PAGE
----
‘Broadway Open House’…The Start Of Late Night Television
Above, a link to some of the only surviving video of the show, and below is Jerry Lester on stage in the brand new NBC Studio 6A, hosting network television’s first late-night comedy-variety series. It was telecast live on NBC from May 29, 1950 to August 24, 1951, airing weeknights from 11 to midnight.
A dozen years before Johnny Carson took over the reins of ‘The Tonight Show’, and long before Jack Paar and Steve Allen redefined the genre, NBC began an experiment in programming that has, in one incarnation or another, lasted over six decades…the late night variety show. The show came about due to the visionary work of Sylvester `Pat’ Weaver (father of actress Sigourney Weaver and brother to comedian `Doodles’ Weaver) who began his career as a radio producer in the 1930s (Fred Allen’s Town Hall Tonight), and who eventually became head of programming for the NBC radio network. In 1949 he was brought over to the struggling NBC TV network in hopes that he could break the CBS’s stranglehold on the ratings. One of the first innovations that Weaver introduced came in the form of ‘Broadway Open House’. The show was supposed to be hosted by comic Don “Creesh” Hornsby, but Hornsby died suddenly two weeks before the show premiered. In a last minute bit of substitution, Morey Amsterdam, who already had hosted a variety show on the Dumont network, covered Monday and Friday nights and a brash young comedian named Jerry Lester did Tues-Weds-Thurs.
Lester had previously been the host of DuMont’s Cavalcade of Stars, but walked off the show earlier in the year. Filling in for AWOL Lester was a young comedian named Jackie Gleason, who moved the show to CBS and became a mainstay of TV for 20 years. Amsterdam would leave ‘Broadway Open House’ quickly, leaving Lester to cover five nights a week. Lester was the master of “low comedy”, and his antics were what you might expect from a baggy pants vaudeville comedian of another era. Pratt falls, rapid fire deliveries (so if one joke fails, the next is already on the way), and juvenile antics. He was, however, exactly what the late night show needed. Someone was lively, who was able to ad lib, and someone who could do an hour a night.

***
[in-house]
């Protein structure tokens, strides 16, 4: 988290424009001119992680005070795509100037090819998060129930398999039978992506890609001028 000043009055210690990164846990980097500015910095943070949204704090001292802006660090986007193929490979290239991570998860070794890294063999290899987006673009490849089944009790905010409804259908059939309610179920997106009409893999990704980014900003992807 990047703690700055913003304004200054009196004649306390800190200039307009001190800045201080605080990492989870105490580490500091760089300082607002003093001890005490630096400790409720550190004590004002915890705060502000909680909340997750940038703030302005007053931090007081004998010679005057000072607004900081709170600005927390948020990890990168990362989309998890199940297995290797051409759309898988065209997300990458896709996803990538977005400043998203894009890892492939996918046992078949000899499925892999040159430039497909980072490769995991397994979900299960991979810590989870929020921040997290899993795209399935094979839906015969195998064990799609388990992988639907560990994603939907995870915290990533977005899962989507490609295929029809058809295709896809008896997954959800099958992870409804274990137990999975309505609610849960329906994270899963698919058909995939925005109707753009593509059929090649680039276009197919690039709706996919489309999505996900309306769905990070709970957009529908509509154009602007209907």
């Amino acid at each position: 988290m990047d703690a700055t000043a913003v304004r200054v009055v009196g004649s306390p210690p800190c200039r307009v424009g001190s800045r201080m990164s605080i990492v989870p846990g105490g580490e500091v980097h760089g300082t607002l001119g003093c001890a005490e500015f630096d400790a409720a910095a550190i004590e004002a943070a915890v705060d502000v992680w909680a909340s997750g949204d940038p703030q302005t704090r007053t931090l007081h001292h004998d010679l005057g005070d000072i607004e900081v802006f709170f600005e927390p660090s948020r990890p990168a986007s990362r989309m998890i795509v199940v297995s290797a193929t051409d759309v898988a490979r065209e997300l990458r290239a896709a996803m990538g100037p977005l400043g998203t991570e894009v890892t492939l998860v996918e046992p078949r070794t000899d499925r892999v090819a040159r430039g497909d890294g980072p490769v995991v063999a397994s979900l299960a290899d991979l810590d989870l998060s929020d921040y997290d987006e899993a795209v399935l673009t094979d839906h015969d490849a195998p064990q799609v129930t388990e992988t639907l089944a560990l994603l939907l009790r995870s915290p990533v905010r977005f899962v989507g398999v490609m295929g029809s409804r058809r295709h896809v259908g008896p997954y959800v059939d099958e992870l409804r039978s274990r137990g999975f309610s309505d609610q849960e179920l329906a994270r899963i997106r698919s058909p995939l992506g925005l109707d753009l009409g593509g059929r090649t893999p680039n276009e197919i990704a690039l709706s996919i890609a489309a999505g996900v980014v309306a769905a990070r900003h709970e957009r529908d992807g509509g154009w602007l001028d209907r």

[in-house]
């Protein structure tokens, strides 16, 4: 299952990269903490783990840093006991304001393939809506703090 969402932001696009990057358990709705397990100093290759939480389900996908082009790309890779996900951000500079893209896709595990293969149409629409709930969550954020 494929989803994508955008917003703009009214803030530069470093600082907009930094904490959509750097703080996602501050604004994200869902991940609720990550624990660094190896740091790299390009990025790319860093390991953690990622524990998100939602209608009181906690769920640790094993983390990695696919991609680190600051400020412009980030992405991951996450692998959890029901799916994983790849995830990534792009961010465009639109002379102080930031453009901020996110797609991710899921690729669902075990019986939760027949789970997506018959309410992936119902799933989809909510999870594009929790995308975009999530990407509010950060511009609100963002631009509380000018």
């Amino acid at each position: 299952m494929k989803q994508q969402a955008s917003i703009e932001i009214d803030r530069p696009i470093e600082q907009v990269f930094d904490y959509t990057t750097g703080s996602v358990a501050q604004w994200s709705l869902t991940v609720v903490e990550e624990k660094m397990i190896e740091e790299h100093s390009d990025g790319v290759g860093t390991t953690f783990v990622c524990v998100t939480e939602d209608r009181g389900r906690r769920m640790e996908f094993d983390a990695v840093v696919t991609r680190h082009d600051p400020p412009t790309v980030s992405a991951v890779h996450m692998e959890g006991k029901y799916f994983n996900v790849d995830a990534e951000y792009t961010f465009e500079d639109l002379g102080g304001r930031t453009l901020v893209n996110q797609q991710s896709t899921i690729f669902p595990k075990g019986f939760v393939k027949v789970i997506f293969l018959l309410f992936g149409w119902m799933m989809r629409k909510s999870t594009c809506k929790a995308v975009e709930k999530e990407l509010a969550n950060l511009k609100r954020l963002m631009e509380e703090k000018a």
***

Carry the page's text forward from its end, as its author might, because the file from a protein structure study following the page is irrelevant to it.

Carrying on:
Lester padded his show with regulars,including dancer Ray Malone, accordionist Milton DeLugg, announcer Wayne Howell and vocalists Jane Harvey, Andy Roberts and David Street. The show began in May of 1950, but in mid-June Lester hired buxom Jennie Lewis for a bit part, where she was to read some poetry, act dumb, and give the show some eye-candy. Lester named her`Dagmar’, and smirked about her `hidden talents’. Dagmar was an immediate success, and became a regular member of the cast and thus was born “the dumb blonde” stereotype.
By the end of the year, Dagmar was a sensation. American TV’s first sex symbol. Her popularity grew to the point where she was getting more fan mail than the host, Jerry Lester. In 1951, out of frustration, Lester quit the show. Dagmar went on to host it briefly, before the show was canceled later in the year.
`Pat’ Weaver, who created this genre of late night programming, would end up creating the venerable Today Show for NBC, and pioneered the practice of networks (instead of sponsors) owning a show, and selling advertisements. He would soon also meet an entertainer named Steve Allen, but more on that tomorrow!